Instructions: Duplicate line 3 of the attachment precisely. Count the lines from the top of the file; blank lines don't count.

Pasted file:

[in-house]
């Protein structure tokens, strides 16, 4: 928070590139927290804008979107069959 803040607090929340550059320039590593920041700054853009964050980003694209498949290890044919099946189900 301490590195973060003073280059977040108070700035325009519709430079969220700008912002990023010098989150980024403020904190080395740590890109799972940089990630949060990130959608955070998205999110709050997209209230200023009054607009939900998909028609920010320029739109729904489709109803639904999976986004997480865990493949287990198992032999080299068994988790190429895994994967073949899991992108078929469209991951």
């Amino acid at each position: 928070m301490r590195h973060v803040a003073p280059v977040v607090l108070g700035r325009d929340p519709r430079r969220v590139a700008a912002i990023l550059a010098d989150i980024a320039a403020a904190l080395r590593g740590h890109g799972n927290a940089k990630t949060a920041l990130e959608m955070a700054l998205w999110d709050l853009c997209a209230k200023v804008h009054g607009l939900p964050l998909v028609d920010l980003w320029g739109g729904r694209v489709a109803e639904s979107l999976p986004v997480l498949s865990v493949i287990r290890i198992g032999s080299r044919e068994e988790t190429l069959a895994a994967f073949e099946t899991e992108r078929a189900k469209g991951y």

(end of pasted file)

């Amino acid at each position: 928070m301490r590195h973060v803040a003073p280059v977040v607090l108070g700035r325009d929340p519709r430079r969220v590139a700008a912002i990023l550059a010098d989150i980024a320039a403020a904190l080395r590593g740590h890109g799972n927290a940089k990630t949060a920041l990130e959608m955070a700054l998205w999110d709050l853009c997209a209230k200023v804008h009054g607009l939900p964050l998909v028609d920010l980003w320029g739109g729904r694209v489709a109803e639904s979107l999976p986004v997480l498949s865990v493949i287990r290890i198992g032999s080299r044919e068994e988790t190429l069959a895994a994967f073949e099946t899991e992108r078929a189900k469209g991951y």